Definitions

from Wiktionary, Creative Commons Attribution/Share-Alike License

  • n. Plural form of baldrick.

Etymologies

Sorry, no etymologies found.

Examples

  • Tangled in his spilled stock of belts, baldricks, gloves, purses and saddle-bags, Euan of Shotwick lay on his back, knees drawn up, a coarse sacking bag drawn half-over his lean face and greying head.

    St. Peter's Fair

  • The baldricks and belts were also of sheep - skin, the scabbards of willow-wood, and the blades of the wooden swords of fig-wood, so as to be completely harmless.

    Andivius Hedulio Adventures of a Roman Nobleman in the Days of the Empire

  • But now the drummers had stepped out into the centre of the square and were drawing their drum-sticks from the brass sockets in their baldricks.

    The Maids of Paradise

  • Where is she who gave herself unto the Captains of Assyria, who have baldricks on their loins, and crowns of many colours on their heads?

    Salome : A Tragedy in One Act

  • The beard, the hair, and the eyebrows were tinted black; such things as the fringes of robes, baldricks, flowers held in the hand, were coloured blue and red.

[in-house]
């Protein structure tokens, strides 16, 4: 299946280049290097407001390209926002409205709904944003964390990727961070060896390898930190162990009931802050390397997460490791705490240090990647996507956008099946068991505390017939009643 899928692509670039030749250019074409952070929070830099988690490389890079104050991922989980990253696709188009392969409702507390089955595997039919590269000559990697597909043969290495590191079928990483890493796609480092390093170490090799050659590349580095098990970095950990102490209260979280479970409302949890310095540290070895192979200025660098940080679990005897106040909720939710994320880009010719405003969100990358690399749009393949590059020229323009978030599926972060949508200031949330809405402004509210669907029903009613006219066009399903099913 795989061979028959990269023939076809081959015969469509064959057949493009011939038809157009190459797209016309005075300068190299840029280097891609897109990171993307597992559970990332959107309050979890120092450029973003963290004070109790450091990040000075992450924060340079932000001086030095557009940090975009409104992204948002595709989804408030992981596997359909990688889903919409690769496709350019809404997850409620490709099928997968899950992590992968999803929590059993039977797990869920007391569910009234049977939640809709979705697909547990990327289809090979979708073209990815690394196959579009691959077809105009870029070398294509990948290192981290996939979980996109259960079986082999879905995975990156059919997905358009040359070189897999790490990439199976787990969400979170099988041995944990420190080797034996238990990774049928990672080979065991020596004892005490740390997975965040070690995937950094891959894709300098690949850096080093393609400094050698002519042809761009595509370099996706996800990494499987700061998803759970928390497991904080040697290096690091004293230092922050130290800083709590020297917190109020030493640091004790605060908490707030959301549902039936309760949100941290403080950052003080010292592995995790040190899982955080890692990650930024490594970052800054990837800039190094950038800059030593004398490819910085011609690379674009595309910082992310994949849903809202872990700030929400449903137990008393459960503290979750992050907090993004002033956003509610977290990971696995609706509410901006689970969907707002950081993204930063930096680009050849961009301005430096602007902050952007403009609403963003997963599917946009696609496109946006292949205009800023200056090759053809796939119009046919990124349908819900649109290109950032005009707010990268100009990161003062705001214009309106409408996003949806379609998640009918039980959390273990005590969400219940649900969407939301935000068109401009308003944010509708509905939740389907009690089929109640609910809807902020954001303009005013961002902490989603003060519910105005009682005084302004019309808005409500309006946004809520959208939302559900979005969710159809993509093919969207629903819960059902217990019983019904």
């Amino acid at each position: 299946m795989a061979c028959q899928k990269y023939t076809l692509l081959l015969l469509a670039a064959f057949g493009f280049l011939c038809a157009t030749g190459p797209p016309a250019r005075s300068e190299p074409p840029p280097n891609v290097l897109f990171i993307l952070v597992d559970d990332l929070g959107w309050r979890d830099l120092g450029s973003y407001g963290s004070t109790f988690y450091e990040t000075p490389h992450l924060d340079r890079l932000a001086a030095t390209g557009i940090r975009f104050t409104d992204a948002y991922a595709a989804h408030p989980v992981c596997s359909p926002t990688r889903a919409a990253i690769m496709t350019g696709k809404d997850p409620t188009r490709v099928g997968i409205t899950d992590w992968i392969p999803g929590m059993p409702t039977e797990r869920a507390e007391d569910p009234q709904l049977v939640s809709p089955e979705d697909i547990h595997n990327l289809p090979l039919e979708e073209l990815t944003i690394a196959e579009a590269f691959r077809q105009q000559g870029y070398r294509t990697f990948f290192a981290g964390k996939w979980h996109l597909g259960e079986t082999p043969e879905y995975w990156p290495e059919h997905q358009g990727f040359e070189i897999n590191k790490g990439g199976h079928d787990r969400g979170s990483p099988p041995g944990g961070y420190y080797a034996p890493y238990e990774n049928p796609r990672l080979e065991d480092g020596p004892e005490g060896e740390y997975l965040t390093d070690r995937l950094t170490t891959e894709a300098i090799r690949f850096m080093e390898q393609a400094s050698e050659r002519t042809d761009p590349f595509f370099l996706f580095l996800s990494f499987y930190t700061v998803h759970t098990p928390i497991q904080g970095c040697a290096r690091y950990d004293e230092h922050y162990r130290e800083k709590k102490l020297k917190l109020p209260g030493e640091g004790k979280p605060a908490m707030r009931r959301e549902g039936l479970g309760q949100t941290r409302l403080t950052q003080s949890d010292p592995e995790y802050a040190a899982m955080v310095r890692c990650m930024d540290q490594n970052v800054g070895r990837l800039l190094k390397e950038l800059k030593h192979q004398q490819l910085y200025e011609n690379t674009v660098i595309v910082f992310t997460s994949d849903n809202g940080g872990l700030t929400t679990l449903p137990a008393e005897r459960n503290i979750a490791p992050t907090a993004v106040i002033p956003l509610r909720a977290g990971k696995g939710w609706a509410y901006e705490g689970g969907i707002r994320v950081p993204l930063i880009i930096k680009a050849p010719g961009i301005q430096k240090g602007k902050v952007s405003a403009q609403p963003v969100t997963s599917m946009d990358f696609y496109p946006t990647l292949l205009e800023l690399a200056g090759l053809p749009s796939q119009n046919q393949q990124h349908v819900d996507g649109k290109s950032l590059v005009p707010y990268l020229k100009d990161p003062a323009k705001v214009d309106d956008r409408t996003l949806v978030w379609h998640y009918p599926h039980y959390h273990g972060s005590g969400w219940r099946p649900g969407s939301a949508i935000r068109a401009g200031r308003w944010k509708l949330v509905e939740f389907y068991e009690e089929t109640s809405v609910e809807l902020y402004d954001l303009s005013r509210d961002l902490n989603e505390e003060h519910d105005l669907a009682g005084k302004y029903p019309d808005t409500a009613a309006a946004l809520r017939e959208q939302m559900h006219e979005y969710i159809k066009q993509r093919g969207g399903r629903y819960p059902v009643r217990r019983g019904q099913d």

A History of Art in Chaldæa & Assyria, v. 1

  • Burdett Coutts displayed a band of jewels, after the fashion of the gentlemen's baldricks, passing over one shoulder and terminating in a diamond clasp fastening back the upper skirt.

    Life of Her Most Gracious Majesty the Queen — Volume 2

  • The Gauls had a passion for ornaments, and adorned their persons with a profusion of necklaces, bracelets, rings, baldricks, and belts of gold.

    The Young Carthaginian A Story of The Times of Hannibal

  • Gauls swore they would not put off their baldricks till they had mounted the Capitol, and they arrived within three days 'march of Rome.

    A Popular History of France from the Earliest Times, Volume 1

  • "He would like to live there," said the sub-corporal, playing with the cartridges of his weapon, which were prepared for use in the shape of little sugar-loaves, and slung to the baldricks of the men.

    Catherine De Medici

  • “signs of war around their aged necks” — gorgets, namely, and baldricks, which sustained their weapons.

    The Fair Maid of Perth

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